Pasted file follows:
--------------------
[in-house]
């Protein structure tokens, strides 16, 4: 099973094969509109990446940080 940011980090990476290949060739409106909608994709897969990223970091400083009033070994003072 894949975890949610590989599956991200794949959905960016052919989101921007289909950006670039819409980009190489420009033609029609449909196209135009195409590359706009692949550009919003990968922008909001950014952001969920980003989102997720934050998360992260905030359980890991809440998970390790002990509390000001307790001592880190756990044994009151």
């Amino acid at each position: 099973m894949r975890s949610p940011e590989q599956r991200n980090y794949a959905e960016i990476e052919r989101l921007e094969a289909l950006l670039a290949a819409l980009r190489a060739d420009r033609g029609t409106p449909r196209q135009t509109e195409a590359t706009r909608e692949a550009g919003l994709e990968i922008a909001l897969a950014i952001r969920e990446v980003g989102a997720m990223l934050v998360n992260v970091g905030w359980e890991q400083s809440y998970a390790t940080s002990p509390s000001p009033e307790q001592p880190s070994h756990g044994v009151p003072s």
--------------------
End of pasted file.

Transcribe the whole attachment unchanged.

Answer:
[in-house]
């Protein structure tokens, strides 16, 4: 099973094969509109990446940080 940011980090990476290949060739409106909608994709897969990223970091400083009033070994003072 894949975890949610590989599956991200794949959905960016052919989101921007289909950006670039819409980009190489420009033609029609449909196209135009195409590359706009692949550009919003990968922008909001950014952001969920980003989102997720934050998360992260905030359980890991809440998970390790002990509390000001307790001592880190756990044994009151």
């Amino acid at each position: 099973m894949r975890s949610p940011e590989q599956r991200n980090y794949a959905e960016i990476e052919r989101l921007e094969a289909l950006l670039a290949a819409l980009r190489a060739d420009r033609g029609t409106p449909r196209q135009t509109e195409a590359t706009r909608e692949a550009g919003l994709e990968i922008a909001l897969a950014i952001r969920e990446v980003g989102a997720m990223l934050v998360n992260v970091g905030w359980e890991q400083s809440y998970a390790t940080s002990p509390s000001p009033e307790q001592p880190s070994h756990g044994v009151p003072s």